We've recently been studying the passage from the Bible out of Matthew Chapter 8:1-4where the leper approaches Jesus in the midst of crowd, falls down to his knees and says, "Lord if you are willing, you can heal me and make me clean."
Now, the similarities between this leper and us today are striking and numerous, but the one that jumped out to me the most, the one that I've seen countless times in the last 14 or so years of pastoring is how the leper experienced banishment from the community. Having leprosy in Biblical times was more than a physical punishment, it also came with a tremendous amount of social punishment. You were literally kicked out of town. You were sent packing to anywhere but around people. You see, leprosy was contagious and the last thing anyone wanted was to be around a leper. Eventually, entire communities of lepers were formed on the outskirts of the community. It's this fact that made the leper of Matthew chapter 8 so bold, not only in his request, but also the manner in which he did it.
Of course there are still communities of well meaning believers that banish good people at the first sign of sin in their lives, but the vast majority of churches have learned to embrace people and meet them where they are at in their spiritual journey. After all, none of us have arrived, none of us have achieved the perfection that we project when we walk through the doors of the church. We're all messy people.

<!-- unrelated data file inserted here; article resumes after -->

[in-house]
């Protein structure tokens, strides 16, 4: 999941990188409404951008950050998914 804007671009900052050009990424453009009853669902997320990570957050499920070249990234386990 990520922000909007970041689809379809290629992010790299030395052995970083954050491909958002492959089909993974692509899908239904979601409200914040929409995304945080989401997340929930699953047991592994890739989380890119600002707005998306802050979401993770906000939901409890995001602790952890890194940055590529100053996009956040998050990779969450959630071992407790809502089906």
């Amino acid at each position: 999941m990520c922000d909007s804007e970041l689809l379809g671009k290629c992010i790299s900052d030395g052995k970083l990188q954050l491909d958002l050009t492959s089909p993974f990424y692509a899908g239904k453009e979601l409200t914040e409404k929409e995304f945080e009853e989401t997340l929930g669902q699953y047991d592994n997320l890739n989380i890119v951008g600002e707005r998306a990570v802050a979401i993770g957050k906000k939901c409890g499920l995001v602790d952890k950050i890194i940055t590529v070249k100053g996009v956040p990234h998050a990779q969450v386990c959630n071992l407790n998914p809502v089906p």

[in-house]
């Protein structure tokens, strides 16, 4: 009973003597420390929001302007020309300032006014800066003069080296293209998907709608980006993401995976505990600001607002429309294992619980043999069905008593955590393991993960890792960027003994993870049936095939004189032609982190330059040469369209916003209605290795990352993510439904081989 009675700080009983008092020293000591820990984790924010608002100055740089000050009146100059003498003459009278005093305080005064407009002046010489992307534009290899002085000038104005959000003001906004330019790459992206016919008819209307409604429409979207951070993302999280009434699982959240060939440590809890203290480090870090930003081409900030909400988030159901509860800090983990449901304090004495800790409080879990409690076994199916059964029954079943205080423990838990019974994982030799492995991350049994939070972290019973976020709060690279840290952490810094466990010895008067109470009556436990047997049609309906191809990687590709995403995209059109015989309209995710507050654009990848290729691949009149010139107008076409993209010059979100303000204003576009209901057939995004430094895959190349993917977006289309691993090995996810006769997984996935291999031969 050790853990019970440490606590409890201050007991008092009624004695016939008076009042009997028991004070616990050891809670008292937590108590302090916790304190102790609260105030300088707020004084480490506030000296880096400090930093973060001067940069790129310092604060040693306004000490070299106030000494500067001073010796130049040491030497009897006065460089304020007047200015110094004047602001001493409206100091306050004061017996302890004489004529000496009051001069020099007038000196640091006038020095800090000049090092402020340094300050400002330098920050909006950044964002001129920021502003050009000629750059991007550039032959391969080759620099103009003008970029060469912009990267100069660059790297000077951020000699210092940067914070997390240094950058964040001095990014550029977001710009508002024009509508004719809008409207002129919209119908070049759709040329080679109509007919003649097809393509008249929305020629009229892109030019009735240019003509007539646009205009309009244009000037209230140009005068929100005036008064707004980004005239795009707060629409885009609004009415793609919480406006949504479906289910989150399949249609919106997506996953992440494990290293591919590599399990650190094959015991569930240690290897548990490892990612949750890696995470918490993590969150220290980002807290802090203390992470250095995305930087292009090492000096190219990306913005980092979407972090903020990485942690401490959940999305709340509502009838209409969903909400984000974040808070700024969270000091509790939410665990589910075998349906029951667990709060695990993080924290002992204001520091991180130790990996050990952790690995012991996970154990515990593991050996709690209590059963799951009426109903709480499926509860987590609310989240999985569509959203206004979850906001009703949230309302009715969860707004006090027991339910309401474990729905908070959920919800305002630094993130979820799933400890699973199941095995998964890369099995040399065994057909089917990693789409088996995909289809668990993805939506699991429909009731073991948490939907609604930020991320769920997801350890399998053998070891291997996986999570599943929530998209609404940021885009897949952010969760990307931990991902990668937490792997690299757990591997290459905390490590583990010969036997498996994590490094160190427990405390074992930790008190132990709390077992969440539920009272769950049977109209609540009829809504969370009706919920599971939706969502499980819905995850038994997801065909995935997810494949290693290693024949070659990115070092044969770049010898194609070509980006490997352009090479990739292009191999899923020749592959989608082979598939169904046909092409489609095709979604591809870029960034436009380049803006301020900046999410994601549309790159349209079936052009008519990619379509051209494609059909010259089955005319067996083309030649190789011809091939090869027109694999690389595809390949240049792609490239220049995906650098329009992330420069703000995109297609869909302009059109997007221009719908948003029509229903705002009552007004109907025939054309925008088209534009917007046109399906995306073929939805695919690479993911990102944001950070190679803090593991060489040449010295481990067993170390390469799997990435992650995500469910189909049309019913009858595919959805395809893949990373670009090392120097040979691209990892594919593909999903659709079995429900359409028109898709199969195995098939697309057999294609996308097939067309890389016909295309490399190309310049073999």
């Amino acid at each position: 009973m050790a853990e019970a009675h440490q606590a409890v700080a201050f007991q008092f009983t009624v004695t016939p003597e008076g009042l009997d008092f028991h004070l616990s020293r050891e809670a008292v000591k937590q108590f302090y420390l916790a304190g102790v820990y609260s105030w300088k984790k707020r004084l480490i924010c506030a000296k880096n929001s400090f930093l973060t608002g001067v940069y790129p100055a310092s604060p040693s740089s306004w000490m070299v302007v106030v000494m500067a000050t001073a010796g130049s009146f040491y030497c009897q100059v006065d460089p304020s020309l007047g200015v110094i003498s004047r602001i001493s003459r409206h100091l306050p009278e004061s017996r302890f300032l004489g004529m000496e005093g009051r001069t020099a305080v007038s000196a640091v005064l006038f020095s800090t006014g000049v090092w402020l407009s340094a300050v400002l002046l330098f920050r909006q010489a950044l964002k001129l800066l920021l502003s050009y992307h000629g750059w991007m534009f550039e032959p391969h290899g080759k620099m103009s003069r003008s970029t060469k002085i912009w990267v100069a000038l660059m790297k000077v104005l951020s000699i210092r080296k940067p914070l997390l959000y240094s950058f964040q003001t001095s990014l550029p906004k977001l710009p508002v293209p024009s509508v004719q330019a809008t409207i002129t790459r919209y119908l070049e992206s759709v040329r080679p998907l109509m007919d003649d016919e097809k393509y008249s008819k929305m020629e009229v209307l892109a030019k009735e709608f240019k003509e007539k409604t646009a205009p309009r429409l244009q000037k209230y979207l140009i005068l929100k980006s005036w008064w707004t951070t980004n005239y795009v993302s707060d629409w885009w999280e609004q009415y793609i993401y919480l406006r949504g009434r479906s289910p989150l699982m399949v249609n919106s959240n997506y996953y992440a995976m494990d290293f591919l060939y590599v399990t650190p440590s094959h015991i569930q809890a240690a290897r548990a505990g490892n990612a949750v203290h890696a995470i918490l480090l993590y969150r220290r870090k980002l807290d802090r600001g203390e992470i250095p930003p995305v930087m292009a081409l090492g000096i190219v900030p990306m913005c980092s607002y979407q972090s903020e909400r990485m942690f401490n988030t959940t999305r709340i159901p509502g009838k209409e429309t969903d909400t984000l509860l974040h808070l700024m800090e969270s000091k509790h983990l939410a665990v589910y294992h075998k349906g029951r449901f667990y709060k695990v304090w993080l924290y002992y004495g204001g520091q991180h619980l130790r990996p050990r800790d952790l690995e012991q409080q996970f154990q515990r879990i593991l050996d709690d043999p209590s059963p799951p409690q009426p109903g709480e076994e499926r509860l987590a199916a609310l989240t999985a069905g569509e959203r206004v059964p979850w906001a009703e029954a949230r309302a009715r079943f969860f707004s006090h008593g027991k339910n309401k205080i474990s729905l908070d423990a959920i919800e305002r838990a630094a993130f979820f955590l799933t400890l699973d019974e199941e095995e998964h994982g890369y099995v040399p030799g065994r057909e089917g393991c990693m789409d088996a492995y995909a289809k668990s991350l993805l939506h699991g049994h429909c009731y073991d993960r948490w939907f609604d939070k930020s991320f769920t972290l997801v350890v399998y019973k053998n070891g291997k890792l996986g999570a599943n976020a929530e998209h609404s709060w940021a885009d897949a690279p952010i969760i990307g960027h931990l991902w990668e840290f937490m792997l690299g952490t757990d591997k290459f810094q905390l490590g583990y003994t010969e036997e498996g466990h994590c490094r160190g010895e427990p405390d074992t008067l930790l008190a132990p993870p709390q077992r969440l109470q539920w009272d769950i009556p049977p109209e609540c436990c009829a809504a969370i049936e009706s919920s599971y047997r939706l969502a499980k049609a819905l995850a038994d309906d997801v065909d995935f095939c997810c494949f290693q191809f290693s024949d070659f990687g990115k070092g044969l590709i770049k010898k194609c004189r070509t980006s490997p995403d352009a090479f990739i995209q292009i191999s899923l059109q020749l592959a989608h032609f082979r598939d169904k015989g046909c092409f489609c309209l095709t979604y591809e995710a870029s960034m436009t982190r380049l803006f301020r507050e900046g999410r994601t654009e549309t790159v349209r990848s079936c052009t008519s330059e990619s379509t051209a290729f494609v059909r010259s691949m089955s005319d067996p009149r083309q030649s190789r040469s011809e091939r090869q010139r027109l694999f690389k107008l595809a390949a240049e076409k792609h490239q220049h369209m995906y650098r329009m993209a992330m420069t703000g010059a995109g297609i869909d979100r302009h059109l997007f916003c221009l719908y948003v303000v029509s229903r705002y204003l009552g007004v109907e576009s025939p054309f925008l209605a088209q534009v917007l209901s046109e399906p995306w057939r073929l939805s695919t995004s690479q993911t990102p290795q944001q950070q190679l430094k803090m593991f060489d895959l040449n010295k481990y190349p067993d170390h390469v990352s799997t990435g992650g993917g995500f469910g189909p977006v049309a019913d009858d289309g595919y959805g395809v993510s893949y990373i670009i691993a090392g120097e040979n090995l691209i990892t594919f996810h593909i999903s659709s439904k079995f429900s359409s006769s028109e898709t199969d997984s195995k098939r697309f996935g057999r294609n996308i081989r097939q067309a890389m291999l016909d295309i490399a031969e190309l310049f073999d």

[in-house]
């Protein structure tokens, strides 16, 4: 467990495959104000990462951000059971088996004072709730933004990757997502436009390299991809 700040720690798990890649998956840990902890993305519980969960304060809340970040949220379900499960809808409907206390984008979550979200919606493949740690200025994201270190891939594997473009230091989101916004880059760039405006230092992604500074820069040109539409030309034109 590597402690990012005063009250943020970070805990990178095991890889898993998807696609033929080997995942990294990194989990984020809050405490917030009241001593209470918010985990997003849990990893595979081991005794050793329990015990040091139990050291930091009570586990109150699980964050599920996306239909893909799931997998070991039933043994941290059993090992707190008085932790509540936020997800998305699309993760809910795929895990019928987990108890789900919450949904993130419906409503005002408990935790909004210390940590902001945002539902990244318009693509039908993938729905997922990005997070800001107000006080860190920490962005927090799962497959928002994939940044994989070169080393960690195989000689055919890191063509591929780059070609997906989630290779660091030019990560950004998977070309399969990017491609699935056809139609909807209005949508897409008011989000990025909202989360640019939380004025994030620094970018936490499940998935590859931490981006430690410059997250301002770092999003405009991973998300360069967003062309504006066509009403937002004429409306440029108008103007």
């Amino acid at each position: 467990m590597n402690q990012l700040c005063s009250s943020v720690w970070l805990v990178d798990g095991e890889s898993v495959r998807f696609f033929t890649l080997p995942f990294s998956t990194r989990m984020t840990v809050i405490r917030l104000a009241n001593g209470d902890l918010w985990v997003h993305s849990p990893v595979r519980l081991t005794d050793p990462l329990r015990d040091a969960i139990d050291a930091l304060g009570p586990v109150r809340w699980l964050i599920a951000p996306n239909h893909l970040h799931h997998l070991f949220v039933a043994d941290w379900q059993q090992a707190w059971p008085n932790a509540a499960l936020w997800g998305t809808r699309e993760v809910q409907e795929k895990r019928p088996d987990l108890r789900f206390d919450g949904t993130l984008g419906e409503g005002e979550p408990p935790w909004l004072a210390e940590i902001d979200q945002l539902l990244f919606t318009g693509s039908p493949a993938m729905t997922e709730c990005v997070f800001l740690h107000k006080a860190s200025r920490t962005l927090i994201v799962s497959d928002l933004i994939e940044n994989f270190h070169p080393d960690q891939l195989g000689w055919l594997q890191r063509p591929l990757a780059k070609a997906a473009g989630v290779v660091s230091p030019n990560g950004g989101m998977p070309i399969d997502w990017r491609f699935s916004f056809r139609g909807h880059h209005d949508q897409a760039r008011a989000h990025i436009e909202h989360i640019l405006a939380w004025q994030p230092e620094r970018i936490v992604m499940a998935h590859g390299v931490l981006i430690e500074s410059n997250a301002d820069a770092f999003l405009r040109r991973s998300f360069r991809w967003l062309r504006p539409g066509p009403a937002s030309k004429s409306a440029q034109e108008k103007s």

Why is it then that so many feel banished from the local community of believers? Why are so many people fearful of walking through the doors of the church? As stated above, there are unfortunately many communities of believers who still treat the struggling Christian as they would one with leprosy. They're fearful that their sin will become, "contagious". They're fearful that the one who struggles will somehow "taint" their holy sanctum.
While this does exist, I wonder how many struggling Christians banish themselves from the community of believers? I mean, isn't it easier to not subject yourself to conviction? Isn't it easier to not sit in a sanctuary or auditorium week after week and feel uncomfortable because what's being talked about isn't how you're living your life? What's happening with struggling Christians and churches across the community is no different than what's happening in our country and world at large: a lack of personal responsibility.
No one wants to take responsibility for their own actions and choices and so it becomes easier to just blame other people. We say things like:
-Everyone looks at me when I walk through the doors.
-I feel uncomfortable when I am at church.
-I feel like I'm being attacked.
-I feel like everyone is judging me.
I am certainly not naive enough to think that this type of poor behavior doesn't exist in many churches, but can it really exist in every church, in every case, with all people. We've become good at hearing about a few actual cases and projecting them on to our situations.
Now before you get really upset and fire off a comment to this post with your "actual real-life" example, remember, this may not be for you. But it is for someone.